Socrates believed there was a special kind of knowledge that comes about when one learns to “Know herself.” He called this knowledge “techne.” For Socrates, this term encompasses theory and the application of that theory. A good basketball player knows the play book and how to execute the plays. In order to achieve human excellence (or “arête”) one must possess techne.

Examining your life is one of the core components of almost any philosophical system. By examining your life, you gradually learn to know yourself. Think about Socrates’ statement for a second: if you don’t examine your life, it’s not worth living. Now imagine all the people who, in fact, do not examine their lives and do not want to (including very materially-wealthy individuals). Each and every one of these people, Socrates would say, is living a life not worth living. Without knowing yourself and examining yourself you cannot grow, he would say. What do you think of this? Is Socrates full of it here, or does he have a point?

Who is the Wisest Man in Athens?

One of Socrates’ friends once asked the Oracle if anyone was wiser than Socrates. The Oracle said that, in fact, no one was wiser than Socrates. When Socrates heard this, he was confused, for he did not see himself as the wisest man. He went around to different people who professed to have different types of knowledge. What he found was that, while these people professed to have knowledge, they actually had none. Socrates concluded that he was wisest because he realized that he didn’t know. The fact that he acknowledged his ignorance opened him up to actually learn.

I can’t count the number of people I’ve met throughout my life who profess to know many things. They’ll sit for hours and tell me about all the things they know—what’s wrong with the economy, who the best presidential candidate is, how to avoid getting a ticket! Whatever it is, they know. Have you met these people? The lesson of Socrates is that these sorts of people have closed themselves off. Sure, they might know a few things, but they are not wise because they don’t realize that there are still things they don’t know.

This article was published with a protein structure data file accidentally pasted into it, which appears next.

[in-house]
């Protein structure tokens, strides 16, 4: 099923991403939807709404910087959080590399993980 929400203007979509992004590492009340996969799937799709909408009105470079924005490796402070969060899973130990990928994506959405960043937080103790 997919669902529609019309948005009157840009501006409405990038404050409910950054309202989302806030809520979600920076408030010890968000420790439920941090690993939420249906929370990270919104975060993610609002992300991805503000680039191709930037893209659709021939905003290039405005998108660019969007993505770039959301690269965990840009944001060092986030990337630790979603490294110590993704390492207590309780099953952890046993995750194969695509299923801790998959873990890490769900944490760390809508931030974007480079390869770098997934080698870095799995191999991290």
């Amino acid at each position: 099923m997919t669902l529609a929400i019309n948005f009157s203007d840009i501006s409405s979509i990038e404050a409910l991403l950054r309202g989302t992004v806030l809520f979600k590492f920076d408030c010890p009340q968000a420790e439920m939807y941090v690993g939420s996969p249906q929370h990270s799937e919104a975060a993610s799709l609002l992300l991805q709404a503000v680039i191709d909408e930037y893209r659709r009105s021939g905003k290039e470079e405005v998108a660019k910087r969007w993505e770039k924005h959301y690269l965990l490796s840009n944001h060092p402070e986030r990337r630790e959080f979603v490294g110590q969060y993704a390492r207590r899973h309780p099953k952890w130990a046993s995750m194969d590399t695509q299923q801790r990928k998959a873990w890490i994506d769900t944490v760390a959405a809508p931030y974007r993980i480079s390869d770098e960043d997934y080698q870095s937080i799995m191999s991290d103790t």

Even the wisest of figures admit their ignorance, and this is a great part of their wisdom. Einstein spent the last years of his life trying to develop a grand, unifying theory of physics (which, to this day, has yet to be developed).

And here we see one of the many indirect ways philosophy can benefit you as a student. For those of you who go on to something else, never to take a philosophy class again, remember Socrates' message to remain humble in the wisdom you acquire. There is always more to learn! You can get four PhDs and not exhaust the reservoir of possible human knowledge. Many of you might become great physicists, or computer scientists, or nurses—and this is great —but don’t let that close you off, prevent you from learning about other things. There is always room for growth.

The Death of Socrates  

Socrates’ death is fitting and completes his life perfectly as an archetypal figure. Not surprisingly, he was charged with corrupting the youth and teaching about Gods not recognized by the state and put on trial. Although he gave an eloquent defense, the Athenian court still sentenced him to death by drinking hemlock (a type of poison). As the story goes, Socrates drank the hemlock willingly, despite the possibility of escape. As the poison took hold of his body, it moved from his feet upward. He was talking and philosophizing with students and followers the entire time, until the hemlock finally reached his brain—the last part of his body to go. (The famous painting to the right is called "The Death of Socrates" by Jacques-Louis David.)

Socrates had some interesting ideas about ethics. He thought that virtue is knowledge. No one does anything that's wrong if they know that it's wrong. Does this sound right to you? This means that when people do something wrong (not virtuous) then they just didn't know any better. Does it seem like there are people who know certain actions are wrong, but engage in them anyway?

"The unexamined life isn't worth living," said Socrates. Harsh words. Do you think this is true? Assuming the person in the picture above has not taken the time to examine her life, is her life still not worth living?

deathofsocrates

The famous painting above is called "The Death of Socrates," as immortalized in Plato's dialogue The Apology. Socrates is about to drink hemlock (a type of poison) as decreed by the Athenian court. However, he is still philosophizing while his friends are crying. What does this tell us about the character of Socrates?

 

 

Copyright © Luke Cuddy 2008